||11-26-2010 7:23 AM
The CA BOE further believes that CA FFLs that transfer firearms from an out of state retailer are the retailer for SALES TAX purposes and are liable for the SALES TAX payment.
First, what the CA Board of Equalization (BOE) says on the matter.
495.0843 Deliveries by California Firearm Dealers for Out-of-State Retailers
California residents order firearms from out-of-state retailers and the retailers
ship the firearms to an authorized California firearm dealer for delivery to the
customer. The California firearm dealer charges a fee to register each firearm in California.
When the California firearm dealer completes the registration paperwork and
delivers a firearm to a California purchaser for an out-of-state retailer not
registered with the Board as a retailer engaged in business in this state, it is
presumed that the firearm dealer is the retailer of the firearm under the second
paragraph of section 6007. In such a case, the firearm dealer would owe sales tax
on the total amount of the retail sales price of the gun to the customer, including
the Department of Justice fee if passed on to the customer, and including any
service charge made by the firearm dealer.
If the firearm dealer establishes to the satisfaction of the Board that the
out-of-state retailer was engaged in business in this state under section 6203, its
deliveries for that retailer will not be considered taxable retail sales by the firearm
dealer, even if the out-of-state retailer has not registered with the Board as a
retailer engaged in business in this state. In such cases, as well as in situations in
which the retailer is in fact registered as a retailer engaged in business in this
state, the out-of-state retailer has a duty to collect the use tax under section 6203.
The retailer should collect use tax on the invoice price of the firearm, plus the
service fee, even if paid directly to the firearm dealer by the customer. Also, the
Department of Justice fee passed onto the customer should be included in the
measure of tax. 12/7/95. (Am. 99–2).
(Note: On and after January 1, 1999, the Department of Justice fee is not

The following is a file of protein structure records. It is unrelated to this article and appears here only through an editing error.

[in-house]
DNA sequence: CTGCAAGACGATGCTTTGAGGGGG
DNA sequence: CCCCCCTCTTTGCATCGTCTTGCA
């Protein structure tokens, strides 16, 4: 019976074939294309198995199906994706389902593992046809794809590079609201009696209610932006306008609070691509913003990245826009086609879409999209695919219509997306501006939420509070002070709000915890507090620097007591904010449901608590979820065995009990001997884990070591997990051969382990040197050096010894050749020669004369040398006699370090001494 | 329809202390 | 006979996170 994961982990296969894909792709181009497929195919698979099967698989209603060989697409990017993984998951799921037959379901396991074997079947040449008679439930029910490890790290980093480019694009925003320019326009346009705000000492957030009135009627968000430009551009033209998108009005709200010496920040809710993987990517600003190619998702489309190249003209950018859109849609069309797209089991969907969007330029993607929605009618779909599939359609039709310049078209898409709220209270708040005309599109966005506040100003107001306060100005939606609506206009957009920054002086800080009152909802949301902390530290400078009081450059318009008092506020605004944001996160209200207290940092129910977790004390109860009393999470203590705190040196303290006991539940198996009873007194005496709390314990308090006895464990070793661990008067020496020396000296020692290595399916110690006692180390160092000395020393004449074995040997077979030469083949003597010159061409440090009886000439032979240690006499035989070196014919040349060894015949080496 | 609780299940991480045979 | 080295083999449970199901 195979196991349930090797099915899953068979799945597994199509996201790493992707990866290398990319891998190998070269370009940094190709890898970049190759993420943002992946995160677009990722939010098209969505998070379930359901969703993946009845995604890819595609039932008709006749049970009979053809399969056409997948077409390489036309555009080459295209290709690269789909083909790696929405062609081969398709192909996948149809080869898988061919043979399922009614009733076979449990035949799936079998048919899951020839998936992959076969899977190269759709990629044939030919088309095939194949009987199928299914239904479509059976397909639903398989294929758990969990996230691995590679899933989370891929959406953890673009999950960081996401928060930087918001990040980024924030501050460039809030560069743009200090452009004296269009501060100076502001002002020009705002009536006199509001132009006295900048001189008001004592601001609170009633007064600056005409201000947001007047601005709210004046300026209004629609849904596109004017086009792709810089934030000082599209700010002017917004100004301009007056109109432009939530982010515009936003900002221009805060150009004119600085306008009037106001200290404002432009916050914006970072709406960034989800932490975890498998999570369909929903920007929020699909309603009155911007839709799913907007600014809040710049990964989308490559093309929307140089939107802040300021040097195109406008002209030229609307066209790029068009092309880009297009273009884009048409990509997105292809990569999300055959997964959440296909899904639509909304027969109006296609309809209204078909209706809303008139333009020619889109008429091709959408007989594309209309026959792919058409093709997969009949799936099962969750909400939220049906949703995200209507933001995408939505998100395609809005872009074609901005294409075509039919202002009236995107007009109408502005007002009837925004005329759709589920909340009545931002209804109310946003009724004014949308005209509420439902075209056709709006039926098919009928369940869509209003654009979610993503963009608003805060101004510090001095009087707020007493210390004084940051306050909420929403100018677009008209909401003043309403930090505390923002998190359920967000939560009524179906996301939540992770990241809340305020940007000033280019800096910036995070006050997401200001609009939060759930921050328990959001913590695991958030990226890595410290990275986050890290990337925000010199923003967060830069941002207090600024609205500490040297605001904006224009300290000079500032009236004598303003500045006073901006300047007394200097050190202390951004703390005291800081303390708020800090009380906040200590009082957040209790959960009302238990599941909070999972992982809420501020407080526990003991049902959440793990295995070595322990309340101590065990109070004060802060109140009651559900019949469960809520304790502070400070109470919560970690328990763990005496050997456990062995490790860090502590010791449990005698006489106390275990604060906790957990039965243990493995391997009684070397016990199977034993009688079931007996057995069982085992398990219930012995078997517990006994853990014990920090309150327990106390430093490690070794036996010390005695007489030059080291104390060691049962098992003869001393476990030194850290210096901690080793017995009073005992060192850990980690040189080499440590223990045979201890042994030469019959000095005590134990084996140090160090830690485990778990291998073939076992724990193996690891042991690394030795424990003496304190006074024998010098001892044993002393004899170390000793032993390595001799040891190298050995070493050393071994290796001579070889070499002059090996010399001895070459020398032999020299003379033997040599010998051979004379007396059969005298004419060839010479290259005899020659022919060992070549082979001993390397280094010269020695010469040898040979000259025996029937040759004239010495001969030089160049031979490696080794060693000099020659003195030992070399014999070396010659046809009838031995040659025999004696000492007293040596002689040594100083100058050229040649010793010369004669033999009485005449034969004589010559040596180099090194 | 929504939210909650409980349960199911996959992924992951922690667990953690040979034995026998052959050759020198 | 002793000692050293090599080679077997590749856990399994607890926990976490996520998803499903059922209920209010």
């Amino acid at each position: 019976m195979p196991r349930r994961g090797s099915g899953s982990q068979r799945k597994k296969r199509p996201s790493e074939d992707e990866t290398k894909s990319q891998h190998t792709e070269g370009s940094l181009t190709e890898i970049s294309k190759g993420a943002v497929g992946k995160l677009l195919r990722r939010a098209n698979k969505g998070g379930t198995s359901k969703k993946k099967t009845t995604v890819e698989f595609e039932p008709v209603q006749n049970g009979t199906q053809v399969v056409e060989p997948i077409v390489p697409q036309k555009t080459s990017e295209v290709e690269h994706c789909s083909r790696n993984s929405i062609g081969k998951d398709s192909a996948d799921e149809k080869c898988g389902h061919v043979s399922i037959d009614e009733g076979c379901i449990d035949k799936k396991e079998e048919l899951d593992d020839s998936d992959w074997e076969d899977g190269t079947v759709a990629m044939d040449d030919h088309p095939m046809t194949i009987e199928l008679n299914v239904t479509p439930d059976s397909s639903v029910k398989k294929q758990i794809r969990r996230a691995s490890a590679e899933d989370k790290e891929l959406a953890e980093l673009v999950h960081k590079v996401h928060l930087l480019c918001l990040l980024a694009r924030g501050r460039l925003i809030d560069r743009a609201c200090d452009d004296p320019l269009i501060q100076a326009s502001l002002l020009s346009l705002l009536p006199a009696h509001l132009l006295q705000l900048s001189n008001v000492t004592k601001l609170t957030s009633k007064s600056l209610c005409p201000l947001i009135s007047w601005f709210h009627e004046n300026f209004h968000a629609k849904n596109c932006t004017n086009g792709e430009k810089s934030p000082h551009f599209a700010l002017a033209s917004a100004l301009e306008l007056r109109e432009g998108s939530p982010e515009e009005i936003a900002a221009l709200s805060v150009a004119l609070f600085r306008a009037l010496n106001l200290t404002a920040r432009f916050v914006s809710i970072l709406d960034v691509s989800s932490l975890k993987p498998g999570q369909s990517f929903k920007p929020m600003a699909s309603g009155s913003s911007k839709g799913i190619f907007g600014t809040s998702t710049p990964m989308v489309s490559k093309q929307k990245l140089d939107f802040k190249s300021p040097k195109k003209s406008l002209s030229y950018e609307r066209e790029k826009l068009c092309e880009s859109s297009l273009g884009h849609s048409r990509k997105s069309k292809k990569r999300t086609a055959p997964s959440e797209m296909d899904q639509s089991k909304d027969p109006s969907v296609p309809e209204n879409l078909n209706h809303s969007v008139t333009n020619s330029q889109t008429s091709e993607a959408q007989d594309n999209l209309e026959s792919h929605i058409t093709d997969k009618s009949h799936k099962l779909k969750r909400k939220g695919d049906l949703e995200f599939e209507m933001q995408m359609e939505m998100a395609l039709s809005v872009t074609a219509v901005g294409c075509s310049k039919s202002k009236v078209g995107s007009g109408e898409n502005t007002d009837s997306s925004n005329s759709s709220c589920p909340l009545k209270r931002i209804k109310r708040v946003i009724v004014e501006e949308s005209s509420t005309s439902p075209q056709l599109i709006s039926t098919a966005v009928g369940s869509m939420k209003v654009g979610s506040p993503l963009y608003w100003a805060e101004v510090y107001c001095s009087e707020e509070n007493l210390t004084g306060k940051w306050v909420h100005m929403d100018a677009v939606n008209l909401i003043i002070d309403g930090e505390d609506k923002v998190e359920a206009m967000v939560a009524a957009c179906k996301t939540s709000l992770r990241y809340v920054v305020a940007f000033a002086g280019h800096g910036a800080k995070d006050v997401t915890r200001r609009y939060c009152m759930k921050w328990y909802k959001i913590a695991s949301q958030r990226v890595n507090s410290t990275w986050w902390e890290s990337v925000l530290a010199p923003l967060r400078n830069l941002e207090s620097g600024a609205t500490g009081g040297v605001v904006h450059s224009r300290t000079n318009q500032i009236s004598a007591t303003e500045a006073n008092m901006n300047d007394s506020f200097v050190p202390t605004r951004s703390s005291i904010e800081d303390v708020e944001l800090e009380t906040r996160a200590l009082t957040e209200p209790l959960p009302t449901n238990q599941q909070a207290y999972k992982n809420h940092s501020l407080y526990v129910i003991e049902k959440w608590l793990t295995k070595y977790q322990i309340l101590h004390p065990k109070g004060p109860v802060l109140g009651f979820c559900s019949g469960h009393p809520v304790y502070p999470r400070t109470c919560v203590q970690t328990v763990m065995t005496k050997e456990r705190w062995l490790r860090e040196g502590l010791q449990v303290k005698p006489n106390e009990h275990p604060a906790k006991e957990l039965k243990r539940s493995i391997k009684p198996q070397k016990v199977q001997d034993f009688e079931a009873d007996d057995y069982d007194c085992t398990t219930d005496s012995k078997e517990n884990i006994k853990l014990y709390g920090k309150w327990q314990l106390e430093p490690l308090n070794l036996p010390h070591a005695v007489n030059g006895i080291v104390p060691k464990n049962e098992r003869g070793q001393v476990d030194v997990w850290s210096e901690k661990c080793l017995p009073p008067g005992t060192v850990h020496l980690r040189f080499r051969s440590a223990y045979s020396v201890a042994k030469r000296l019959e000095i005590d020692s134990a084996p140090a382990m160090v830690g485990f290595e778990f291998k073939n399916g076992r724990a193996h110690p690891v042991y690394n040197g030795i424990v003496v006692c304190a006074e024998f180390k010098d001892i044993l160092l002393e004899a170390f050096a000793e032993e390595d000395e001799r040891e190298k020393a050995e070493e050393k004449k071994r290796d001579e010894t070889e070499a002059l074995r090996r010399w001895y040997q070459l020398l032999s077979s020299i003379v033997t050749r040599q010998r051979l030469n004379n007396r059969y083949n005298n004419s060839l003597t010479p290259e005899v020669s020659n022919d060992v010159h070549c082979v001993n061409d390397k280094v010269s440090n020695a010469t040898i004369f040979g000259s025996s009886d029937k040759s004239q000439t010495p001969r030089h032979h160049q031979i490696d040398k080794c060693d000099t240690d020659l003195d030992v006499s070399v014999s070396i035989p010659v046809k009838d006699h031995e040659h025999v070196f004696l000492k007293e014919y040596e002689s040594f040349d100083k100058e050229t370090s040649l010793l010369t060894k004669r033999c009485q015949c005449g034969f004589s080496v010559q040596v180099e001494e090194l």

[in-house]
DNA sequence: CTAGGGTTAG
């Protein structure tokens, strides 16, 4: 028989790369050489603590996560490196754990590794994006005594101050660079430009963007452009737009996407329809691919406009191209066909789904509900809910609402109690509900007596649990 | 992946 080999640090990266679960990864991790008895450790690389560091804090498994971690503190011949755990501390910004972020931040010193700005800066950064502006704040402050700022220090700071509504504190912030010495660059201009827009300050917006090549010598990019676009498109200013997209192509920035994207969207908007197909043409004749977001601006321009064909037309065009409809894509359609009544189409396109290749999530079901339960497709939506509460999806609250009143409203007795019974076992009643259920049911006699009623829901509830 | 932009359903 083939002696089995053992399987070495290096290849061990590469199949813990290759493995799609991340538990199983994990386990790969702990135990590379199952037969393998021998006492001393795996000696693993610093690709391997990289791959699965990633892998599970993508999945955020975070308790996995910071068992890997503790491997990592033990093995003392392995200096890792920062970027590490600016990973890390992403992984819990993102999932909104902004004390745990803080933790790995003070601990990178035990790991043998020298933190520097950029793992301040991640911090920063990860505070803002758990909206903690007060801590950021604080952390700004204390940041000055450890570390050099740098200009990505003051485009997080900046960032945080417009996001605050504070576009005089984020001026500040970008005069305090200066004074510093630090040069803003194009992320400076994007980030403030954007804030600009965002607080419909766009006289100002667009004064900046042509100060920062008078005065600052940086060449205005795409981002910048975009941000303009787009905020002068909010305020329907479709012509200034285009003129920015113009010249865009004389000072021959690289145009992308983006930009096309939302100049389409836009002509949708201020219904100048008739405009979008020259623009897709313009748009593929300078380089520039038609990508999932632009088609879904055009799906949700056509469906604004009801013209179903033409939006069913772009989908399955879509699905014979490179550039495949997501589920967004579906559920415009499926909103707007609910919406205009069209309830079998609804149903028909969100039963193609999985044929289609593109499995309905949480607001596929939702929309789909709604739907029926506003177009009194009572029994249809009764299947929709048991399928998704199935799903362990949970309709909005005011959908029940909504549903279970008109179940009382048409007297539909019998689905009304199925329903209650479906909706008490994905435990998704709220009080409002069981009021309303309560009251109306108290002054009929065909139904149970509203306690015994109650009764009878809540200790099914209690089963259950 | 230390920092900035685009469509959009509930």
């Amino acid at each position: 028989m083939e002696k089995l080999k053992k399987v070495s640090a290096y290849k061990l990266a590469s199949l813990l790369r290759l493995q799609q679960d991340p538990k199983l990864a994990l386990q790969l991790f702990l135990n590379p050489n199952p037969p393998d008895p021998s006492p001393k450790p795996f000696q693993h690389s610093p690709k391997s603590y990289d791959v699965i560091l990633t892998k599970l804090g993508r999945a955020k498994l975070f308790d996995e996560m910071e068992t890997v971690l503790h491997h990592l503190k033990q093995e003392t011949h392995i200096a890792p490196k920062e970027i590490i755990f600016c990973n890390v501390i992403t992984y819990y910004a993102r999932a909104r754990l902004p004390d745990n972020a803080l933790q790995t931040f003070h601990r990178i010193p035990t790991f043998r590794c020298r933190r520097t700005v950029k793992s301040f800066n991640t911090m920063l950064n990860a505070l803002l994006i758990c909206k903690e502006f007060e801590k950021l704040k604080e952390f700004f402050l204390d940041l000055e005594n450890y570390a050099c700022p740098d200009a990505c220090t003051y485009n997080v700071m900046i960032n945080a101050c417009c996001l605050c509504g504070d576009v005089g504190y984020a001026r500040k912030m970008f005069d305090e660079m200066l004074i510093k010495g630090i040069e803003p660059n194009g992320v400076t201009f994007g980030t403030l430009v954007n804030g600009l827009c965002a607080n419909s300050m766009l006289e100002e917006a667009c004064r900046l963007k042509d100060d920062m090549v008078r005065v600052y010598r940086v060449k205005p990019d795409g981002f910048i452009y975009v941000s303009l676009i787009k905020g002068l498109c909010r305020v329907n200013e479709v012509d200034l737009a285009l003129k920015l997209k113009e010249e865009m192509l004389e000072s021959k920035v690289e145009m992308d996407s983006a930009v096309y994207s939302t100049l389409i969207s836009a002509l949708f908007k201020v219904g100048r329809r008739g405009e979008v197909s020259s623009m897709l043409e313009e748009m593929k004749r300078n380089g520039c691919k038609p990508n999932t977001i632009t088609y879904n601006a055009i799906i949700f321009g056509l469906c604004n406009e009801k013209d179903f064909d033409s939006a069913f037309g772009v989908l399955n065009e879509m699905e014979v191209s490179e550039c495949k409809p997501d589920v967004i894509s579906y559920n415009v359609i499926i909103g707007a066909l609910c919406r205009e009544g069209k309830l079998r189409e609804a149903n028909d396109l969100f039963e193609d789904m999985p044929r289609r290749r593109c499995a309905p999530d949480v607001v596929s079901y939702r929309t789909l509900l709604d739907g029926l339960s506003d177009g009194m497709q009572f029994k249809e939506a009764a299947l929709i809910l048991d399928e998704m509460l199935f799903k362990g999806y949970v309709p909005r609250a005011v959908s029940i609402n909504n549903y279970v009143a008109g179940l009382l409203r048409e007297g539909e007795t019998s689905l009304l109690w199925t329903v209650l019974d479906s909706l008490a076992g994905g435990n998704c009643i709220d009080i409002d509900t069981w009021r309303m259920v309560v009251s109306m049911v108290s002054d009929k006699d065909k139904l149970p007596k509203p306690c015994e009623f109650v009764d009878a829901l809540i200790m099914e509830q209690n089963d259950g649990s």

includible in the measure of tax, but all other charges remain subject to tax.)
The BOE quotes 6007
REVENUE AND TAXATION CODE 6007
6007. A "retail sale" or "sale at retail" means a sale for any
purpose other than resale in the regular course of business in the
form of tangible personal property.
When tangible personal property is delivered by an owner or former
owner thereof, or by a factor or agent of that owner, former owner,
or factor to a consumer or to a person for redelivery to a consumer,
pursuant to a retail sale made by a retailer not engaged in business
in this state, the person making the delivery shall be deemed the
retailer of that property. He or she shall include the retail selling
price of the property in his or her gross receipts or sales price.
In November 2011, the BOE started to send the following document to FFLs to further inform the public of their belief that an FFL is the retailer of the firearm and will be required to remit any sales tax due. Important Notice Sales Tax Obligation
Additionally, if a customer does not provide a receipt, the dealer should use the most recent fair market value of the firearm.
Now, some people are going to argue that the BOE is wrong on this and abusing their power to force FFLs into collecting the SALES TAX when an FFL should not be doing so. Here is my response to that.
Originally Posted by tenpercentfirearms
Ok, let this be a lesson to all dealers.
The BOE is clear that you are considered the retailer and must collect SALES TAX on all retail transactions through your gun shop. If Buds Gunshop sends you a firearm and you transfer it, you owe sales tax on that firearm.
Now the BOE is equally clear that you do not have to collect sales tax from your customers and it is optional whether you will collect a reimbursement for sales tax from your customers. Note the key here is the BOE permit holder is responsible, not the customer.
USE TAX is where you order something from out of state and you pay that USE TAX on your state income tax return at the end of the year. SALES TAX and USE TAX are not the same and are not interchangeable.